“She’s a quicksilver girl…A lover of the world,” so go the Steve Miller Band’s lyric to a song that was popular when I entered college. Quicksilver is mercury; I am mercurial. When I research the word a bit further, I find the Philadelphia Historical Society:
“An antiquated custom, which at one time was popular both in Europe and the United States, was the search for individuals who had drowned by using ‘quicksilver,’ an archaic term for the element mercury.” It turns out the Mark Twain depicts using this method for finding a drowned body in Huck Finn. The article provides several further examples of this “powerful superstition” using a loaf of bread, hollowed out a bit to allow for a glob of mercury, placed upon water where someone had drowned. The bread would reportedly float in the spot where the drowned person lay awaiting discovery.
Writing can change direction unexpectedly. This post intended to be about a personality trait, mine, as a “quicksilver girl,” a person whose birth month metal is mercury. Instead I find myself thinking about drowning, the double-edged sword of water. Two veteran clam-diggers were swept away by a “sneaker wave” a couple of weeks ago. They had set out as usual bucket and shovels in hand, separated once they arrived on the beach, and turned their backs on the ocean so intent in their pursuit of the buried mollusks. My mother’s admonitions guiding our independent life on the beach before she watched us head down the path were two: Stay off of the logs, no matter how solid; waves make matchsticks of them, and DON’T TURN YOUR BACK ON THE OCEAN.
Perched here on a cliff above the Pacific safe inside my four walls, a usually wide swath of sand and dunes separating me from the edge of sea, the waves look harmless. Nonetheless, as a young child the wanton whoosh of water, the renegade that broke the pattern, that rogue, periodically haunted my nightmares, pinning me against a cliff, or sweeping me off my feet. I harbor a healthy respect for the ocean, for wide rushing rivers, for floods. “Water” as Tom Robbins declares in the opening to Still Life with Woodpecker, is the “ace of the elements.”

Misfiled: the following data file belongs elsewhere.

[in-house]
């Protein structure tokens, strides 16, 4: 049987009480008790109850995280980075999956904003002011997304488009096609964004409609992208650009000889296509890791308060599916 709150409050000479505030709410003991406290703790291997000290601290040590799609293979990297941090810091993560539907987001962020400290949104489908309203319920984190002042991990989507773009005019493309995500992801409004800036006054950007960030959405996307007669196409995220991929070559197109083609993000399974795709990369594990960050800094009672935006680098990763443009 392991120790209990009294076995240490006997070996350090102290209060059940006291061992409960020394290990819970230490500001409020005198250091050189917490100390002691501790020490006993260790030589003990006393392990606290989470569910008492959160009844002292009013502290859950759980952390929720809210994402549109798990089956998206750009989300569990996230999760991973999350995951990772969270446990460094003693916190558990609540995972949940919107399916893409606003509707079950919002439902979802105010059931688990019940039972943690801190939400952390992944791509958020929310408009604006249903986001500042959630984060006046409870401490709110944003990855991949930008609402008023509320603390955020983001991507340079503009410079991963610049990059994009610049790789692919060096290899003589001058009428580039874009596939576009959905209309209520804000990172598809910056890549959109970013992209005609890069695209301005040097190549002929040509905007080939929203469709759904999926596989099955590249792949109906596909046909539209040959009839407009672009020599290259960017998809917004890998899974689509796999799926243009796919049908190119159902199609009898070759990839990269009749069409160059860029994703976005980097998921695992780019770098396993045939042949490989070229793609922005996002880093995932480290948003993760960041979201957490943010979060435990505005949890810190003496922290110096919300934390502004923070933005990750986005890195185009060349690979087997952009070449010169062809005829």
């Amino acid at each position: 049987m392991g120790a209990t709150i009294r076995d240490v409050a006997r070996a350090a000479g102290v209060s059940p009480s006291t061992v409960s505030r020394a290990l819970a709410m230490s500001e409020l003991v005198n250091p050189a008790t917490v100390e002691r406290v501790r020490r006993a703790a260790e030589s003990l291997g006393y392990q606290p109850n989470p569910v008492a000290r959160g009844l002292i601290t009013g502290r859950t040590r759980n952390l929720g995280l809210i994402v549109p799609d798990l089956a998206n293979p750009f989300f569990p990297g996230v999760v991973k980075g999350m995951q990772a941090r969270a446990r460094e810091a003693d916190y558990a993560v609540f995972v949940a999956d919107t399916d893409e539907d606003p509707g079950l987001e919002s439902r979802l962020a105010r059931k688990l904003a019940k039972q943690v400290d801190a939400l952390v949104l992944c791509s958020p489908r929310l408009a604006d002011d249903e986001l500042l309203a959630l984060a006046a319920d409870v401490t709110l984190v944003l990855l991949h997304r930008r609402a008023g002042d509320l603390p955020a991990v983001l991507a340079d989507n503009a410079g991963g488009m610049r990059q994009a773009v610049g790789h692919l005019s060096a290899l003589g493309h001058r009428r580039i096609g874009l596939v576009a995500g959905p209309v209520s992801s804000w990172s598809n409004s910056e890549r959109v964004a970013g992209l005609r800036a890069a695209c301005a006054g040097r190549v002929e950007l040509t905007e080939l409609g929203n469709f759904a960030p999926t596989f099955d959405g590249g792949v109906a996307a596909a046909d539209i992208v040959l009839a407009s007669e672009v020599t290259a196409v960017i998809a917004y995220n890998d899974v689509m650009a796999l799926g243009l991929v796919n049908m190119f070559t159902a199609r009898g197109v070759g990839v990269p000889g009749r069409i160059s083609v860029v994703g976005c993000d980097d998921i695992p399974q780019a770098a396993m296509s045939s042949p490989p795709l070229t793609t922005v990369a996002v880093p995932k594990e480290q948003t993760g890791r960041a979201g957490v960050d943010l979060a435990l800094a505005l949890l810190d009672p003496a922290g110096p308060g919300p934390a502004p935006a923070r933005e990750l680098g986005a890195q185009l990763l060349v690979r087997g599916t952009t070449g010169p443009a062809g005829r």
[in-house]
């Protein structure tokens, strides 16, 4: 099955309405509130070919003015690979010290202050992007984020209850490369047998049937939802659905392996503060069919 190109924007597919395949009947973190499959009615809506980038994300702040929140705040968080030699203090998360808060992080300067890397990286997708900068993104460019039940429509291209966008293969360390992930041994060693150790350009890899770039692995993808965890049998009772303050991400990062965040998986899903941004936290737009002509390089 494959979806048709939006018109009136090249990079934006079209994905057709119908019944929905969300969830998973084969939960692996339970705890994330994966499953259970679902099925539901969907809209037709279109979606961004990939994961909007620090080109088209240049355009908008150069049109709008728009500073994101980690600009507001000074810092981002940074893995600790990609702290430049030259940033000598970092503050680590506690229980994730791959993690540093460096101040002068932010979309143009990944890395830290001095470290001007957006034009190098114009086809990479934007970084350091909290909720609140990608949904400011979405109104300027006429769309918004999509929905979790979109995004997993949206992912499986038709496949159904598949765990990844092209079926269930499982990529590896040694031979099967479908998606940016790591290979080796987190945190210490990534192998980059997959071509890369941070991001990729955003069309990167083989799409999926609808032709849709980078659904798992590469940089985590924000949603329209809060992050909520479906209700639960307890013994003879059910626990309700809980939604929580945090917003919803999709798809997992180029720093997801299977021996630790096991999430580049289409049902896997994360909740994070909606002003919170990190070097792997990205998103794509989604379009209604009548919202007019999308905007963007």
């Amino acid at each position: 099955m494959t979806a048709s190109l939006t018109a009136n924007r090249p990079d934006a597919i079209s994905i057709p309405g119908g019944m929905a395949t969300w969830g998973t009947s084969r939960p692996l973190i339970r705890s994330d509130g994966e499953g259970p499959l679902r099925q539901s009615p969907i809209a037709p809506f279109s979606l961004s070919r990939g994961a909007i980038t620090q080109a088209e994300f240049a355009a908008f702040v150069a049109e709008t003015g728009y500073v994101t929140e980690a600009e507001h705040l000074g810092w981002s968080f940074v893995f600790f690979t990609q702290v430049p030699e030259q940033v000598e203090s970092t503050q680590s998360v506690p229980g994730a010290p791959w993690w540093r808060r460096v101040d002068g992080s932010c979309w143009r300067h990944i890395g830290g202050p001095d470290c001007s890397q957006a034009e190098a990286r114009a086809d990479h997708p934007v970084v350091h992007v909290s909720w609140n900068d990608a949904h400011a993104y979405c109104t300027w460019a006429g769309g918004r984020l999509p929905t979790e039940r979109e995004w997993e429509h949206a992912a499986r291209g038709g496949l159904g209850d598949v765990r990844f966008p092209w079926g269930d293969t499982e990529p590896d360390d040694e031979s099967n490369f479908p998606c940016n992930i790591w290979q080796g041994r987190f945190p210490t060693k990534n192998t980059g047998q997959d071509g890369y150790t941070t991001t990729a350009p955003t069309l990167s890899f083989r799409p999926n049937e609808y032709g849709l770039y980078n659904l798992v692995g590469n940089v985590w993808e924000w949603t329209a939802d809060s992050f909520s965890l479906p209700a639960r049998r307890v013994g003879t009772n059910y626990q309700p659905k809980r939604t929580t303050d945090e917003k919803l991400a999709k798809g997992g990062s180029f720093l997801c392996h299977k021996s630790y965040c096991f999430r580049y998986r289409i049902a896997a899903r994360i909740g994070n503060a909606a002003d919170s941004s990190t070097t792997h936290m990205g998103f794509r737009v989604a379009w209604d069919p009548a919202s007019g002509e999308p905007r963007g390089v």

My son embraced surfing as his sport, and soon I stopped thinking I could control any part of his relationship with the ocean. His ocean, the Atlantic, seemed tamer than the one I’d grown up with, and as he gained confidence widening his boundaries, visiting new breaks, staring steeper faces in the eye, I lived an “as if” life…as if everything would be okay. When he shared his college admission essay with me, after he’d submitted it without my scrutiny, I read an extended metaphor: his life and a wave.
When my neighbor’s son drowns, the crabbing boat he has worked on with his dad since he was 10 flipped by heavy seas, the boat has barely passed beyond the arms of the jetty. His mom and dad and younger brother can look out from their front window these 16 years after and still see the spot. On that day, heavy fog and deep water troughs obscured it. They never found his body, and as his mother watched and walked the beach for any trace, she told me as time passed, she was glad the sea had held him. For her, he was still wholly him elsewhere. There is no bread, no alchemy, that will return him to her.
5 thoughts on “Quicksilver”
Your reflections flow as a tide as well. Thanks for sharing these connections across your life and into others. Water is a powerful element, as you have shown.
A poignant reflection, with a lingering effect. Thank you.
Wow, this was a really thoughtful slice. I can see that the ocean plays a big part in your life, and the stories you told connected without being exactly the same. They showed different sides of life by the water.
A sad, but beautiful tribute to those lost to the sea.
Such a powerfully written reflection on the ocean waves. Your writing pulled me in and swept me along with the waves you describe.